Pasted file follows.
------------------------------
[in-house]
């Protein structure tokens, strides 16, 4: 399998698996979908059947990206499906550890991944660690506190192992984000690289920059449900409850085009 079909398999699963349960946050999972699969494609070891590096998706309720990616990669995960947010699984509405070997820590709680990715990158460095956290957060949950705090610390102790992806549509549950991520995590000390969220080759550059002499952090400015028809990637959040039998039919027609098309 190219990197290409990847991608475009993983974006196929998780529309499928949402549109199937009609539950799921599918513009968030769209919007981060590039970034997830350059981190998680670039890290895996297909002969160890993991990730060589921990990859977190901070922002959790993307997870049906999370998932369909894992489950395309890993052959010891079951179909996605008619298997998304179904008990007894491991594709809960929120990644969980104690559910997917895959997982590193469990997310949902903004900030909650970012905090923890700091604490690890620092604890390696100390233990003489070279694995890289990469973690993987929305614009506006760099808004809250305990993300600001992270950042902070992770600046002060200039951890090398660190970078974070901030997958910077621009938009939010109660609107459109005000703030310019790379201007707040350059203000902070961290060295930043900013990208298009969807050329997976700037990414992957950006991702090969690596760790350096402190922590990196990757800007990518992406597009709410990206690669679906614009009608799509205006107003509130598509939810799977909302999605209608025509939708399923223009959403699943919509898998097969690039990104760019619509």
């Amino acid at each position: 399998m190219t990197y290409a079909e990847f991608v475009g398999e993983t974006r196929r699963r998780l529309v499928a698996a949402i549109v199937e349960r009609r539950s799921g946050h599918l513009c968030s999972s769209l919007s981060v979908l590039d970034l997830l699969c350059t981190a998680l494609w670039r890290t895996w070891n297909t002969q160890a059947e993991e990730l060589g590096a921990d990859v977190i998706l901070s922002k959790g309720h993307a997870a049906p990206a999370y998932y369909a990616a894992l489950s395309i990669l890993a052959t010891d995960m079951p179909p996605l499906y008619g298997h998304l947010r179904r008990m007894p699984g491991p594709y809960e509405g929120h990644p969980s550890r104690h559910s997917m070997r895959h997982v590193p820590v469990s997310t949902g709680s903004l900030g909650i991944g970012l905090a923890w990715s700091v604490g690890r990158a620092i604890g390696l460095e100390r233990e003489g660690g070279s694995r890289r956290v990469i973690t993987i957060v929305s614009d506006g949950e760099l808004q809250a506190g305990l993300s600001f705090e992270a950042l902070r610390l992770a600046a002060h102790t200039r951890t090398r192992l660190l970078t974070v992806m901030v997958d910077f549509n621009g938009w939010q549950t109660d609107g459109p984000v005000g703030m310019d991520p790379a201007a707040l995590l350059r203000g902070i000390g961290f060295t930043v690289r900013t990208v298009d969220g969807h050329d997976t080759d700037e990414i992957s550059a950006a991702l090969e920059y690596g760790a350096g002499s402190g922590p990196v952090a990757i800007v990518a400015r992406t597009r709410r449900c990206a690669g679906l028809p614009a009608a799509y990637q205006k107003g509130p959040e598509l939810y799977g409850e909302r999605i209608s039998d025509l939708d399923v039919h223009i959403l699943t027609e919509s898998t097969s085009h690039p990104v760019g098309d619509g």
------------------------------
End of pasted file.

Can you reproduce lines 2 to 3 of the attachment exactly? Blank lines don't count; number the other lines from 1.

């Protein structure tokens, strides 16, 4: 399998698996979908059947990206499906550890991944660690506190192992984000690289920059449900409850085009 079909398999699963349960946050999972699969494609070891590096998706309720990616990669995960947010699984509405070997820590709680990715990158460095956290957060949950705090610390102790992806549509549950991520995590000390969220080759550059002499952090400015028809990637959040039998039919027609098309 190219990197290409990847991608475009993983974006196929998780529309499928949402549109199937009609539950799921599918513009968030769209919007981060590039970034997830350059981190998680670039890290895996297909002969160890993991990730060589921990990859977190901070922002959790993307997870049906999370998932369909894992489950395309890993052959010891079951179909996605008619298997998304179904008990007894491991594709809960929120990644969980104690559910997917895959997982590193469990997310949902903004900030909650970012905090923890700091604490690890620092604890390696100390233990003489070279694995890289990469973690993987929305614009506006760099808004809250305990993300600001992270950042902070992770600046002060200039951890090398660190970078974070901030997958910077621009938009939010109660609107459109005000703030310019790379201007707040350059203000902070961290060295930043900013990208298009969807050329997976700037990414992957950006991702090969690596760790350096402190922590990196990757800007990518992406597009709410990206690669679906614009009608799509205006107003509130598509939810799977909302999605209608025509939708399923223009959403699943919509898998097969690039990104760019619509």
């Amino acid at each position: 399998m190219t990197y290409a079909e990847f991608v475009g398999e993983t974006r196929r699963r998780l529309v499928a698996a949402i549109v199937e349960r009609r539950s799921g946050h599918l513009c968030s999972s769209l919007s981060v979908l590039d970034l997830l699969c350059t981190a998680l494609w670039r890290t895996w070891n297909t002969q160890a059947e993991e990730l060589g590096a921990d990859v977190i998706l901070s922002k959790g309720h993307a997870a049906p990206a999370y998932y369909a990616a894992l489950s395309i990669l890993a052959t010891d995960m079951p179909p996605l499906y008619g298997h998304l947010r179904r008990m007894p699984g491991p594709y809960e509405g929120h990644p969980s550890r104690h559910s997917m070997r895959h997982v590193p820590v469990s997310t949902g709680s903004l900030g909650i991944g970012l905090a923890w990715s700091v604490g690890r990158a620092i604890g390696l460095e100390r233990e003489g660690g070279s694995r890289r956290v990469i973690t993987i957060v929305s614009d506006g949950e760099l808004q809250a506190g305990l993300s600001f705090e992270a950042l902070r610390l992770a600046a002060h102790t200039r951890t090398r192992l660190l970078t974070v992806m901030v997958d910077f549509n621009g938009w939010q549950t109660d609107g459109p984000v005000g703030m310019d991520p790379a201007a707040l995590l350059r203000g902070i000390g961290f060295t930043v690289r900013t990208v298009d969220g969807h050329d997976t080759d700037e990414i992957s550059a950006a991702l090969e920059y690596g760790a350096g002499s402190g922590p990196v952090a990757i800007v990518a400015r992406t597009r709410r449900c990206a690669g679906l028809p614009a009608a799509y990637q205006k107003g509130p959040e598509l939810y799977g409850e909302r999605i209608s039998d025509l939708d399923v039919h223009i959403l699943t027609e919509s898998t097969s085009h690039p990104v760019g098309d619509g």